It should be hard. I like that it's hard.
—Matt Kelley to Toby Ziegler, “Twenty Hours in America,” The West Wing
The brand spankin' new vibe around the Mets after months of stick-in-the-muddiness is because their lead quietly ballooned to seven satisfying games over the weekend, the race is over and won. I've seen columns that have all but placed the “x” next to our name in the standings. I've heard TV commentators who haven't given us all that much respect for months pencil the Mets in as division champs. There's way less worry in the air than there was a few weeks ago.
Since we were unofficially declared to have accomplished our mission, the lead has inched downward to five. I'd prefer it be nine, but y'know what? Fine that it's five if it has to be five.
It's a division title. It should be hard. I like that it's hard.
I'm going to remember this season, by gum. I'm going to remember how hard it was. I'm going to remember that August bumped up against September and we were still getting all our Pedro Martinez updates from the Florida State League. I'm going to remember that heretofore barely known and lightly considered quantities like Chan Ho Park and Jason Vargas and Lawrence of Oblivion took Pedro Martinez's starts when nobody else would.
I'm going to remember the struggle. I don't want to overdo the pathos, but it's been a task-and-a-half maintaining the same position atop the East day after day since the middle of May. It's been done without Endy Chavez and without Carlos Gomez and without Paul Lo Duca and without Ramon Castro and without Carlos Beltran and without Lastings Milledge and without Duaner Sanchez and without Moises Alou and without Shawn Green and without Dave Williams and without Jose Valentin and without Oliver Perez and without Orlando Hernandez for at least 15 days apiece, usually more. That's in addition to doing it without Pedro Martinez.
I'm going to remember the shortcomings. I'm going to remember that Carlos Delgado didn't come through far more than he did, but I will remember the times he came through because there were several. I'm going to remember the slow burn up the charts by David Wright and the cartoon running start of Jose Reyes and how once he went whoosh! he really went whoosh!. I'm going to remember Beltran up a hill and Chip Ambres out of nowhere and Ruben Gotay crossing home plate on a Thursday and Luis Castillo all asprawl and Ollie in mid-leap and Glavine's wife and Glavine's speech and Glavine's round number and Endy bunting and Gomez bunting and Marlon Anderson picking up right where he left off and Shawn Green tickling the scoreboard and Armando Benitez shaken to his core like the rookie he will never stop being.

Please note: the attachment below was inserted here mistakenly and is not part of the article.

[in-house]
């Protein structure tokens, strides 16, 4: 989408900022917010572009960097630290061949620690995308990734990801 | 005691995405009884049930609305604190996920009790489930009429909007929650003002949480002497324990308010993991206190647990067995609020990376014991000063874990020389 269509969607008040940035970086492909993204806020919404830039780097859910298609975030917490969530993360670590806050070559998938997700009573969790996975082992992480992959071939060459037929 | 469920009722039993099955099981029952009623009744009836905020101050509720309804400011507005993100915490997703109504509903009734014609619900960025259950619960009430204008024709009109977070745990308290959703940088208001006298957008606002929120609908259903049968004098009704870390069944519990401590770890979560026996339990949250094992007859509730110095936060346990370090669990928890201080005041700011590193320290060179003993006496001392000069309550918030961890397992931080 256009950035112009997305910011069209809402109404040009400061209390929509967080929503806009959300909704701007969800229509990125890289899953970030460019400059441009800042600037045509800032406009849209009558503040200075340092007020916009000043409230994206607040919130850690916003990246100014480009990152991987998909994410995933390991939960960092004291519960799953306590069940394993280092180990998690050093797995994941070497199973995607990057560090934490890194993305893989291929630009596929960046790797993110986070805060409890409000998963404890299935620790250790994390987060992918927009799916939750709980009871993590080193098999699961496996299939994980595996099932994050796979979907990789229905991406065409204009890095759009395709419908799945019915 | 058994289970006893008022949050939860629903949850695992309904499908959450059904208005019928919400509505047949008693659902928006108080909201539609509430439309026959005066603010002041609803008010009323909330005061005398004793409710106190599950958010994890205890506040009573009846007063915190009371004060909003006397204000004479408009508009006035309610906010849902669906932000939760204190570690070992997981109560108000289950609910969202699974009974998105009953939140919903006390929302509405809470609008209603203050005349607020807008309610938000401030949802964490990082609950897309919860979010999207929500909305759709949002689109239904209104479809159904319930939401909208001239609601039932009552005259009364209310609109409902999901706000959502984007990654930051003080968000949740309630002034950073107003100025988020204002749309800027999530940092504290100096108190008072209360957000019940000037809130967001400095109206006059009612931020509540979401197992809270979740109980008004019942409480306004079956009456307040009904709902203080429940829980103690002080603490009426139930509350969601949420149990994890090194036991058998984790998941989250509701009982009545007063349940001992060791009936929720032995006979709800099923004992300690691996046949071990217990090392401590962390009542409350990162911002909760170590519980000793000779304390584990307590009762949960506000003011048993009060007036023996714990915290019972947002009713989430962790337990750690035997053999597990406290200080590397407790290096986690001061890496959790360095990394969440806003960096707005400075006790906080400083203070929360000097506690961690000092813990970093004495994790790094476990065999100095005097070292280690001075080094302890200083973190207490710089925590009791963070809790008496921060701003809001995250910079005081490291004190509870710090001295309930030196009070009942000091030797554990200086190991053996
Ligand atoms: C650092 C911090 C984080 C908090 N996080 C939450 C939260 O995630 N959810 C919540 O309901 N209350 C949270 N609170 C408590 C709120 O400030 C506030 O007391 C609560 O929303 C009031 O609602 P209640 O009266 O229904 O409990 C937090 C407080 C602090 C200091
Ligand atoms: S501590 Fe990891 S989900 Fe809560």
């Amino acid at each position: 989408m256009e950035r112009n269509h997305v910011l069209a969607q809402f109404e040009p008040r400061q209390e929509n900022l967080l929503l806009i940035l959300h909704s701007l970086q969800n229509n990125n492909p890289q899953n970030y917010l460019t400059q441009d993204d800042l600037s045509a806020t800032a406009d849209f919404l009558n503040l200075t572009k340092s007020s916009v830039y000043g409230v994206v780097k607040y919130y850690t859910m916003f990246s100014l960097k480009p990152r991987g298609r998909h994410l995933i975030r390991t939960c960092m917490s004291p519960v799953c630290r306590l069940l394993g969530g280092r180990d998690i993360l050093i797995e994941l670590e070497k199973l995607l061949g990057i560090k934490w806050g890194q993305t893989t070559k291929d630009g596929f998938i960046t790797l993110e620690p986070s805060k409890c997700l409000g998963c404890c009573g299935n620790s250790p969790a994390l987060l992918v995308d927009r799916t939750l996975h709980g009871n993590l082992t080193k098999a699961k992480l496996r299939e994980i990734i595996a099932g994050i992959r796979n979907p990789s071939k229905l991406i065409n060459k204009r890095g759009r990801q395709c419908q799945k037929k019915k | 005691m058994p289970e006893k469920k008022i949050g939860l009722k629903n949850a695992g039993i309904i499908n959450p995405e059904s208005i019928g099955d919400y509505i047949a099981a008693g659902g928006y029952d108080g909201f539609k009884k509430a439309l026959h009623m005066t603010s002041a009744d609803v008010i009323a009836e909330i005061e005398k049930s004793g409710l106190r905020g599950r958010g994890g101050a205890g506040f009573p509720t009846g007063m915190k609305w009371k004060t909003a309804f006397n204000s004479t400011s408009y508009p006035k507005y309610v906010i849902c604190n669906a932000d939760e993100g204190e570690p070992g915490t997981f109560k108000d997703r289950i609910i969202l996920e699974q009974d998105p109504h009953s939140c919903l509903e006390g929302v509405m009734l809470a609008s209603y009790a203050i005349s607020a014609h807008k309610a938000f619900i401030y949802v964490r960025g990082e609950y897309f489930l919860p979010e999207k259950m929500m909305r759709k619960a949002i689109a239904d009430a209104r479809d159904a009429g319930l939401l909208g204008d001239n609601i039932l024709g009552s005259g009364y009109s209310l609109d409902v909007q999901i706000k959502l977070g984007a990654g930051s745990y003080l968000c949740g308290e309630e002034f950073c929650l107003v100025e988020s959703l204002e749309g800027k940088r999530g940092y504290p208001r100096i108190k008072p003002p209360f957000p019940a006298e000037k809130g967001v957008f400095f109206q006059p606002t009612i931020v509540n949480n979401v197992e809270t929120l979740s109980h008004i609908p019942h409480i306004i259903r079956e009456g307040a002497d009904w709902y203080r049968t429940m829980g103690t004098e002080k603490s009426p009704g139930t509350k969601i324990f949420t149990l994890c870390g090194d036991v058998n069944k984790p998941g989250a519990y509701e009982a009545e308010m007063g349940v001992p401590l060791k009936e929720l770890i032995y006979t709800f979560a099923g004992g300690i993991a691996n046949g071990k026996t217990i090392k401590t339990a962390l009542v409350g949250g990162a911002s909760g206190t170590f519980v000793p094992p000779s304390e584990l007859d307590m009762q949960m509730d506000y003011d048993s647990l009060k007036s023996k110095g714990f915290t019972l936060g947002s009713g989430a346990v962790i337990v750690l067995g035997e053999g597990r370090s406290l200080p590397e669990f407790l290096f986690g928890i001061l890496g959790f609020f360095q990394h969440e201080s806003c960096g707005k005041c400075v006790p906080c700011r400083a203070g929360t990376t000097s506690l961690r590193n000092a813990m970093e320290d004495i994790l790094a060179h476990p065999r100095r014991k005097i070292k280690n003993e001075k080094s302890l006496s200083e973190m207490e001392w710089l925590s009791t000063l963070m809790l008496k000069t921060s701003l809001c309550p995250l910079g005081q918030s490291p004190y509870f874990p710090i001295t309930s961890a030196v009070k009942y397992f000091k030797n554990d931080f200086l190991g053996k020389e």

I'm going to remember Billy Wagner's fistfuls of sand, thrown with almost perfect precision from the middle of April to the beginning of August. I'm going to remember slugger John Maine. I'm going to remember El Duque's failure to obey the minimum speed limit. I'm going to remember the sidearming of Joe Smith and the resiliency of Aaron Heilman and Pedro Feliciano and Jorge Sosa. I'm going to remember Damion Easley running 360 feet without stopping. I'm going to remember Sandy Alomar and Mike DiFelice catching like pros and Ricky Ledee and David Newhan trying their darndest and even this Brian Lawrence fellow who can hit better than he can pitch, but at least he does something well.
I'm going to remember a horrible Fourth of July in Denver and a listless checkout before the All-Star break in Houston and desperate nights in L.A. and sorry afternoons in Detroit and frightful endings against an assortment of Marlins and Nationals. I'm going to remember Willie Harris and a 5-0 lead in Pittsburgh and pitiful performances versus everyone from Tyler Clippard to Johan Santana to David Wells to J.D. Durbin. Because I remember this stuff, too, I can't automatically forget how hard this has been and pretend that suddenly it's easy, not with a month and change to go.
I'm going to remember, whatever the outcome, 2007. It has been a very different animal from 2006. We won't know 'til it's over whether it was better or worse. That's part of the fun, you know — finding out. I'd like a nice big lead like the one we had a year ago at this time. I'd like Philadelphia and Atlanta buried once and for all. I'd like to join the growing murmur that the Mets are surely on their way to October. I will if and when I know for certain it is merited.
Right now I don't. But that's OK. It's not supposed to be as easy as it was in 2006 and I think we all knew that then as now. It should be hard.